(Smart Money) — Historically, the value of a car plunges the minute it leaves the lot and falls further with every additional mile. The current trend, then, has car owners and dealers scratching their heads: Many used cars have stopped losing value and in some cases, they’re actually worth more now than they were a year ago. Last month, used-car values spiked 16% compared to a year earlier, according to RVI Group’s Used Car Price Index, which compares existing used-car models to the same used models that were sold in previous years with similar mileage. And those higher prices are occurring across a wide range of cars. A 2008 Ford Focus S sedan with 35,000 miles, for example, would have sold for $7,525 in May 2010, according to Kelley Blue Book; this month, a seller could reasonably expect $9,600.
(Time) — Sales incentives from car markers are at their lowest levels in years, and the average buyer can expect to pay more at the dealership for months to come. Edmunds.com reports that the average customer buying a new car in April received $2,118 off the sticker price from automaker incentives. That’s $515 less—a drop of nearly 20%—than the average incentive in April 2010. It’s also the lowest average incentive since the site began tracking the True Cost of Incentives—which “takes into account all automakers’ various U.S. incentives programs, including subvented interest rates and lease programs, as well as cash rebates to consumers and dealers”—in 2005.
(New York Times) — Detroit is crowing that the auto industry is back, but so far, at least, it is a success story built as much on a revival in lending as on the development of desirable cars. Sales of new cars rose 11 percent, to around 11.4 million, in 2010 and are off to an even stronger start this year, according to Autodata, an industry research service. Sales of used cars have been similarly robust.
After radically scaling back auto lending during the financial crisis, banks and the lending arms of the automakers have started to issue loans more aggressively. Borrowers of all types are now finding it much easier to obtain a loan compared with a few months ago. Even car buyers with tarnished credit histories are getting financing, in some cases without making a down payment. More than 859,000 new cars were sold to consumers with a so-called subprime credit rating in 2010, a nearly 60 percent increase from the year before, according to CNW Marketing Research.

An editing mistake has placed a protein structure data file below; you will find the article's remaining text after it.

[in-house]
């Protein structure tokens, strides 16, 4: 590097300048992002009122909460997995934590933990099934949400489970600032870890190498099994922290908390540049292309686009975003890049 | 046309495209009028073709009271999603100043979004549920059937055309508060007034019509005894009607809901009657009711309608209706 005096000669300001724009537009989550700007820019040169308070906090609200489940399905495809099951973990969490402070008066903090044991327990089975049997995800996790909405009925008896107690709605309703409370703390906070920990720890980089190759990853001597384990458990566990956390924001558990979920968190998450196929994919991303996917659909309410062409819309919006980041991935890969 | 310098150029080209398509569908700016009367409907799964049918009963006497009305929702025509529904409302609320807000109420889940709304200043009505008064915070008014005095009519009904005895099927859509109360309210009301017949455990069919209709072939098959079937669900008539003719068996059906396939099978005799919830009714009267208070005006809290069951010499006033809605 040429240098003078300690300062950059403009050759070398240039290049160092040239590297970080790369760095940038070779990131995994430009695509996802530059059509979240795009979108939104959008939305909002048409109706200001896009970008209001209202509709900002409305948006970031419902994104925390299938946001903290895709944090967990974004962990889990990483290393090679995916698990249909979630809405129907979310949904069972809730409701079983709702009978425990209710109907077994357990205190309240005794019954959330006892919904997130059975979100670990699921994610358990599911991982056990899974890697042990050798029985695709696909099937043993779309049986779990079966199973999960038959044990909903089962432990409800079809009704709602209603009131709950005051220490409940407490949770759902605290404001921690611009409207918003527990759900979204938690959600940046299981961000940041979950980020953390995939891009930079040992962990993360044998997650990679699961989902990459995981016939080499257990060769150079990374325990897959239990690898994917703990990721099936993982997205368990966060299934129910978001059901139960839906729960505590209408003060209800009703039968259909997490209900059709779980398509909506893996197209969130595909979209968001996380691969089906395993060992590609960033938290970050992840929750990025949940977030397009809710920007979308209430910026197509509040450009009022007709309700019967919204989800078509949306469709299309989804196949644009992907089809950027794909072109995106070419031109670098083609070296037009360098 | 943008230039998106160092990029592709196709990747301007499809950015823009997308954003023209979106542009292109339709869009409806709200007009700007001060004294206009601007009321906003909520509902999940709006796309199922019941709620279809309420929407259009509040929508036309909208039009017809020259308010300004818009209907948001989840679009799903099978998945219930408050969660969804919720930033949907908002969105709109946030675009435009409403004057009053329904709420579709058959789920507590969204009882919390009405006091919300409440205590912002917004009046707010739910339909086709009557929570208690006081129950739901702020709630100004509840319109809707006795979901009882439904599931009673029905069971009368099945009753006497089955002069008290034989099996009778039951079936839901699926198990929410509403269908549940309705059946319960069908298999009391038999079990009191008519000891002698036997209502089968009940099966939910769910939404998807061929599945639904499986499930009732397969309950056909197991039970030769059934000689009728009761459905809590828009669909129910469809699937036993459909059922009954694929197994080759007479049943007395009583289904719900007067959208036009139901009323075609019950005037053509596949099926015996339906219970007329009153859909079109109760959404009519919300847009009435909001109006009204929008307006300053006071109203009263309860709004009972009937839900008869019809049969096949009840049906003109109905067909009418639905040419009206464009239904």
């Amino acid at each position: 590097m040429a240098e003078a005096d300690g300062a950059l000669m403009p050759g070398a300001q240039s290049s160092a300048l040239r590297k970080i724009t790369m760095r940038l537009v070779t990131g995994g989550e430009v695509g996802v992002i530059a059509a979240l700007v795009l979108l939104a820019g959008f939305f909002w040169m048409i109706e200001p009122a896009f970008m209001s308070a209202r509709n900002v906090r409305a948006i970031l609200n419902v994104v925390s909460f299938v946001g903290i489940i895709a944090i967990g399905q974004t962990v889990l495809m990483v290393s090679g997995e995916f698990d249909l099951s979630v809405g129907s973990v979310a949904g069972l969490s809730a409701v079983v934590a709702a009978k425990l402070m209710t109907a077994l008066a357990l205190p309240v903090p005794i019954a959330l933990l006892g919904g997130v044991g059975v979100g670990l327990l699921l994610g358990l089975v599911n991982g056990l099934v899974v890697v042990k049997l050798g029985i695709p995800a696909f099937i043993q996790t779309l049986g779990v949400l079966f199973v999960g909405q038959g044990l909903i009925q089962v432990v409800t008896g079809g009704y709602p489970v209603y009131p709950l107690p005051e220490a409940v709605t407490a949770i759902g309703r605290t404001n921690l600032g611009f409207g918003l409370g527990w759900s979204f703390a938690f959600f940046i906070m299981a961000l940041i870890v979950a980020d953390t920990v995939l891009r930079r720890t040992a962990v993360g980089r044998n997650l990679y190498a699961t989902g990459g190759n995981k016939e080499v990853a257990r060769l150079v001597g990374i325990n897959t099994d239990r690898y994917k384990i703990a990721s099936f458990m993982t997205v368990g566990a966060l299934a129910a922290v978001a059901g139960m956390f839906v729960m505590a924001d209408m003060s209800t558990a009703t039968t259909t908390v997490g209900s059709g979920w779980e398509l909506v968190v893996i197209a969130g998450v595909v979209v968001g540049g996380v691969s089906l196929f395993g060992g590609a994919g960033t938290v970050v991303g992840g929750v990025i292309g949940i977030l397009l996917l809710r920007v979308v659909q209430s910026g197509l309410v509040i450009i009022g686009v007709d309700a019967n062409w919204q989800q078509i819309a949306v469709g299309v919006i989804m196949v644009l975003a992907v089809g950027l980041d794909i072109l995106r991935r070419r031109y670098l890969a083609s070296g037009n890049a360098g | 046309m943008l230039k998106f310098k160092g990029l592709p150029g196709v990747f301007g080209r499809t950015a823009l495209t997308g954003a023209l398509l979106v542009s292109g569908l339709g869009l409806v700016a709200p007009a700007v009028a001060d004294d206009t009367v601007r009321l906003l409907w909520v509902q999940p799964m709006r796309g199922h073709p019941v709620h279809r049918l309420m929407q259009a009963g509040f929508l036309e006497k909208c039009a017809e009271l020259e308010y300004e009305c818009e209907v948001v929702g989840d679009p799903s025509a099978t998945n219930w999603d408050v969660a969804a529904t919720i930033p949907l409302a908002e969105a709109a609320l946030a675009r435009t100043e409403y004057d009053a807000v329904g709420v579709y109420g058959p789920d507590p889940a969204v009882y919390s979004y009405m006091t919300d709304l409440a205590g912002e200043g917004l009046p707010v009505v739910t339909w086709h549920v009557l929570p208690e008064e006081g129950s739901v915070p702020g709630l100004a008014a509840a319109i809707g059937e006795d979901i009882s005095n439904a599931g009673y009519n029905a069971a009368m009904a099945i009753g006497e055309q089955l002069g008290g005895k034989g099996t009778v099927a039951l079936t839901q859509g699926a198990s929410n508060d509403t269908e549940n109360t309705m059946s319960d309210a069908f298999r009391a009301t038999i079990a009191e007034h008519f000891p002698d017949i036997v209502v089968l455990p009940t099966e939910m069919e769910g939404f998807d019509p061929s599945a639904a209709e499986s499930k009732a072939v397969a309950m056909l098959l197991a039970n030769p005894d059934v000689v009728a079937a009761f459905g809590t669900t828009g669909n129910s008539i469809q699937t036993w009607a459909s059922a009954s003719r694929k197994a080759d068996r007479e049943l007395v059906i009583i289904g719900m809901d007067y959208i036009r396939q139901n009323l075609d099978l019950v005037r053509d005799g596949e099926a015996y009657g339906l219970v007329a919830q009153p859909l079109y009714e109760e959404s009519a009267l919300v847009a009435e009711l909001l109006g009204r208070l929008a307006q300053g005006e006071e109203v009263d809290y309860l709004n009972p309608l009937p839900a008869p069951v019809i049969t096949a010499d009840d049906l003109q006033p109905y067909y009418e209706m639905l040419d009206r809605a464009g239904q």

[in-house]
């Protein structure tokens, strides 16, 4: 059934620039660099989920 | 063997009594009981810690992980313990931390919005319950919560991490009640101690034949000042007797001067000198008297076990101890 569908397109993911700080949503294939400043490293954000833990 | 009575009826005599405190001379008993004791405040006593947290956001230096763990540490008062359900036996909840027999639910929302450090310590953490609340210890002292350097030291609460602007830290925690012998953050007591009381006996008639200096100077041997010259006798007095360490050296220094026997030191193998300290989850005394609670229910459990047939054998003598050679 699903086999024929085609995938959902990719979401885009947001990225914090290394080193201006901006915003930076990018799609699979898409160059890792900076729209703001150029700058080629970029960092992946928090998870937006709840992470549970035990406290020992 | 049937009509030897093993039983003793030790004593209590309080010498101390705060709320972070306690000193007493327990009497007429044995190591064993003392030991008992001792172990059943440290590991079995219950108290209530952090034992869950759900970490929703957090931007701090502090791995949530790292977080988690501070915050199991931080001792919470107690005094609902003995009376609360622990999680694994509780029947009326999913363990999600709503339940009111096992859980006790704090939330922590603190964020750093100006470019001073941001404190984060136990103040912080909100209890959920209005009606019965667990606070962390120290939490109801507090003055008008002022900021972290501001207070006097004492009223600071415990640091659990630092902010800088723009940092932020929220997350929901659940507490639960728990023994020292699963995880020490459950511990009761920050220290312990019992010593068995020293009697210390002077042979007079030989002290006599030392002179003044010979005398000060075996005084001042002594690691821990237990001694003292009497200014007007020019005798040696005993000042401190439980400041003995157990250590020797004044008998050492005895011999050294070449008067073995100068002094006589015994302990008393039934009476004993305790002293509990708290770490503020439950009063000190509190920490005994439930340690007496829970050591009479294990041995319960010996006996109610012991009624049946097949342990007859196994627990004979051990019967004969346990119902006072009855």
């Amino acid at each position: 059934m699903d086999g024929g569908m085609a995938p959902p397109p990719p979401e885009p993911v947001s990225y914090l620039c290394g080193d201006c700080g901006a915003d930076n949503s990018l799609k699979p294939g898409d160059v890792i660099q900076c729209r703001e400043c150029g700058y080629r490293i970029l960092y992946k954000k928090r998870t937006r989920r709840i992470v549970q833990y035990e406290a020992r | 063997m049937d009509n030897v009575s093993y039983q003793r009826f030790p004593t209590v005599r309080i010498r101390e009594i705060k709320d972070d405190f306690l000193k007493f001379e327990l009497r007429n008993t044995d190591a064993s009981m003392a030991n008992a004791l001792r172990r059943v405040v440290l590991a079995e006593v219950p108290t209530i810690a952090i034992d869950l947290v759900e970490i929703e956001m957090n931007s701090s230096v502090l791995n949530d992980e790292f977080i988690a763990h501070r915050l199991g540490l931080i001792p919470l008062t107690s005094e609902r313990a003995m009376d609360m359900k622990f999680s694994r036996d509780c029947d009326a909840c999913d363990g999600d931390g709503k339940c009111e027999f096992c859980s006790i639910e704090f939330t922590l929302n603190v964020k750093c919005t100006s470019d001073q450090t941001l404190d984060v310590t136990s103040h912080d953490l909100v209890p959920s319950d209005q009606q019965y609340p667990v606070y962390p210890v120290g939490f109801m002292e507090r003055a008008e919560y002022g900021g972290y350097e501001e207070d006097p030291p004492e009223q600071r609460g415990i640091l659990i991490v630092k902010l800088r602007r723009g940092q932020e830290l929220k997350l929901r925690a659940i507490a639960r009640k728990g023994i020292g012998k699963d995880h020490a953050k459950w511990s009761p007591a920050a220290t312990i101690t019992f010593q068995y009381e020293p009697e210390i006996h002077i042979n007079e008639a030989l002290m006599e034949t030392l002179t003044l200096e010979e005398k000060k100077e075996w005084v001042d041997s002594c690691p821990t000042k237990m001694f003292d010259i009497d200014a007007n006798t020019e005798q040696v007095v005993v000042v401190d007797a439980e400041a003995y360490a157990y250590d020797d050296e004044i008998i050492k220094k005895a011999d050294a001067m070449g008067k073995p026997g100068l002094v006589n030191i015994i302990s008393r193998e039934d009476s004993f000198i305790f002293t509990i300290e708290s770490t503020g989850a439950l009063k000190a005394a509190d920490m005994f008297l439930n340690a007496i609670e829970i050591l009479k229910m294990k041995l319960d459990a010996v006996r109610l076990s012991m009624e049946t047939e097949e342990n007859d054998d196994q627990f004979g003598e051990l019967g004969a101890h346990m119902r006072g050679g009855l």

The revival of auto lending is emblematic of an increased appetite for risk in the American economy. Consumers, showing renewed confidence in the recovery, are opening their wallets again after putting off car purchases during the recession. Banks, flush with deposits to lend out, have eased their standards for extending credit. And investors, who fled from the bond market during the throes of the crisis, are starting to snap up higher-risk debt as they seek higher yields.
(New York Times) — If you’re in the market for a new car and don’t want to buy it online, here’s a helpful car shopping tip from Edmunds.com: When you walk into the dealer, ask to work with an Internet salesman rather than the traditional sales staff. According to Edmunds.com, this strategy can lead to savings of “hundreds or even thousands of dollars on your next new car.” The tip is based off the experience of Phil Reed, senior consumer advice editor at Edmunds.com, who asked to work with an Internet salesman at a Toyota dealership he walked into. This salesman quoted a price for the 2011 Sienna SE that was $500 over invoice, well below the average price other buyers pay for the vehicle.
(AJC) — Bill Stewart still had a few months left on his Mercedes CL lease, but recently he decided to give himself an early Christmas present: a new Mercedes SL. ”I made another three-year commitment because I felt things were going well. My business is very brisk right now and I felt comfortable with it,” said Stewart, a 56-year-old Atlantan who owns an interior design firm. Otherwise, he added, “I would have waited to next year.”
(Wall Street Journal) — Car companies have long tapped high-profile celebrities to spread word of mouth about new cars by test driving them around town. Now they are turning to a similarly powerful but cheaper source: young social-media influencers who have strong online followings. For its new compact Lexus, Toyota Motor Corp. is enlisting people with a strong following on Twitter and other social media to create buzz around its products. Its new campaign includes online videos that show actress and comedian Whitney Cummings interviewing an array of social-media heavyweights as they take the Lexus CT 200h for a spin around their hometowns. The stars of the campaign include Baratunde Thurston, Web editor of satire website the Onion; Brian Solis, a marketing guru and social-media expert; and Richard Quitevis, or DJ Qbert, a well-known disc jockey.